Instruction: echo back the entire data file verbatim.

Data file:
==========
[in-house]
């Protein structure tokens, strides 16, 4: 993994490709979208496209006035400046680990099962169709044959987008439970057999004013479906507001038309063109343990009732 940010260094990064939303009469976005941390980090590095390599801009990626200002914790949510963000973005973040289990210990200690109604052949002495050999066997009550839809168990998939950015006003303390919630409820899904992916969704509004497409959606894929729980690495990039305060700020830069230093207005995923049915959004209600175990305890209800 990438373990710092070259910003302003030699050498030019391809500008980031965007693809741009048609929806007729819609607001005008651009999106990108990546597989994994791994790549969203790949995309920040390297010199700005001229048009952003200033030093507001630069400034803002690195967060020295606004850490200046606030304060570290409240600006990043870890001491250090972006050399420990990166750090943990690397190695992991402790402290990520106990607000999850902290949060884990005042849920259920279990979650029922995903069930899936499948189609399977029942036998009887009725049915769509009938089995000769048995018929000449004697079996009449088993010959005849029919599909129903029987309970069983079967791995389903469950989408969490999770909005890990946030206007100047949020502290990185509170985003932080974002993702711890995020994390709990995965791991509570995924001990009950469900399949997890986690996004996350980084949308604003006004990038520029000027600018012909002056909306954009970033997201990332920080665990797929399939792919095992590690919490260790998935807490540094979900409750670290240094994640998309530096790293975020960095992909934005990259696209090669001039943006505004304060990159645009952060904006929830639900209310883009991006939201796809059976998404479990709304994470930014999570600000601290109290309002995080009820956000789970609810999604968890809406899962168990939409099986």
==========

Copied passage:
[in-house]
């Protein structure tokens, strides 16, 4: 993994490709979208496209006035400046680990099962169709044959987008439970057999004013479906507001038309063109343990009732 940010260094990064939303009469976005941390980090590095390599801009990626200002914790949510963000973005973040289990210990200690109604052949002495050999066997009550839809168990998939950015006003303390919630409820899904992916969704509004497409959606894929729980690495990039305060700020830069230093207005995923049915959004209600175990305890209800 990438373990710092070259910003302003030699050498030019391809500008980031965007693809741009048609929806007729819609607001005008651009999106990108990546597989994994791994790549969203790949995309920040390297010199700005001229048009952003200033030093507001630069400034803002690195967060020295606004850490200046606030304060570290409240600006990043870890001491250090972006050399420990990166750090943990690397190695992991402790402290990520106990607000999850902290949060884990005042849920259920279990979650029922995903069930899936499948189609399977029942036998009887009725049915769509009938089995000769048995018929000449004697079996009449088993010959005849029919599909129903029987309970069983079967791995389903469950989408969490999770909005890990946030206007100047949020502290990185509170985003932080974002993702711890995020994390709990995965791991509570995924001990009950469900399949997890986690996004996350980084949308604003006004990038520029000027600018012909002056909306954009970033997201990332920080665990797929399939792919095992590690919490260790998935807490540094979900409750670290240094994640998309530096790293975020960095992909934005990259696209090669001039943006505004304060990159645009952060904006929830639900209310883009991006939201796809059976998404479990709304994470930014999570600000601290109290309002995080009820956000789970609810999604968890809406899962168990939409099986």